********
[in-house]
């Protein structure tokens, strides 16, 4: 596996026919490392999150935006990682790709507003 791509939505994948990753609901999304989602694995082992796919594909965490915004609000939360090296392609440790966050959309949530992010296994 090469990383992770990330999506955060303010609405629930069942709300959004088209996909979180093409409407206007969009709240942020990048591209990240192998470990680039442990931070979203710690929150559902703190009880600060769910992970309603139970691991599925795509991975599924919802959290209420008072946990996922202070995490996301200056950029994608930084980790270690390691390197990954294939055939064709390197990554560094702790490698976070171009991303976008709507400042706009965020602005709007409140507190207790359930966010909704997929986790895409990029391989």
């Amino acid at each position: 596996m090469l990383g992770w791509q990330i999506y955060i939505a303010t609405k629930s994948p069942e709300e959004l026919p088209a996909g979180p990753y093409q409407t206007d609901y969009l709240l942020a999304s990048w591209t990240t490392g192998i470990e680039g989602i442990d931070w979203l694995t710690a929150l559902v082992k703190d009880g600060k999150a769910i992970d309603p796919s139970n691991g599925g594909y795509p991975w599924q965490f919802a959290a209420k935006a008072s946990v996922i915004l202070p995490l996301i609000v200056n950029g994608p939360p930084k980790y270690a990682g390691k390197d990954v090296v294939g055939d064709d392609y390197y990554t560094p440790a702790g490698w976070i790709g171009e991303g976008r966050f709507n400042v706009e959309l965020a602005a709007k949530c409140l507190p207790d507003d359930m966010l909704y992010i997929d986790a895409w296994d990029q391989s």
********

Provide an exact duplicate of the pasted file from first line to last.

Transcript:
[in-house]
């Protein structure tokens, strides 16, 4: 596996026919490392999150935006990682790709507003 791509939505994948990753609901999304989602694995082992796919594909965490915004609000939360090296392609440790966050959309949530992010296994 090469990383992770990330999506955060303010609405629930069942709300959004088209996909979180093409409407206007969009709240942020990048591209990240192998470990680039442990931070979203710690929150559902703190009880600060769910992970309603139970691991599925795509991975599924919802959290209420008072946990996922202070995490996301200056950029994608930084980790270690390691390197990954294939055939064709390197990554560094702790490698976070171009991303976008709507400042706009965020602005709007409140507190207790359930966010909704997929986790895409990029391989």
């Amino acid at each position: 596996m090469l990383g992770w791509q990330i999506y955060i939505a303010t609405k629930s994948p069942e709300e959004l026919p088209a996909g979180p990753y093409q409407t206007d609901y969009l709240l942020a999304s990048w591209t990240t490392g192998i470990e680039g989602i442990d931070w979203l694995t710690a929150l559902v082992k703190d009880g600060k999150a769910i992970d309603p796919s139970n691991g599925g594909y795509p991975w599924q965490f919802a959290a209420k935006a008072s946990v996922i915004l202070p995490l996301i609000v200056n950029g994608p939360p930084k980790y270690a990682g390691k390197d990954v090296v294939g055939d064709d392609y390197y990554t560094p440790a702790g490698w976070i790709g171009e991303g976008r966050f709507n400042v706009e959309l965020a602005a709007k949530c409140l507190p207790d507003d359930m966010l909704y992010i997929d986790a895409w296994d990029q391989s």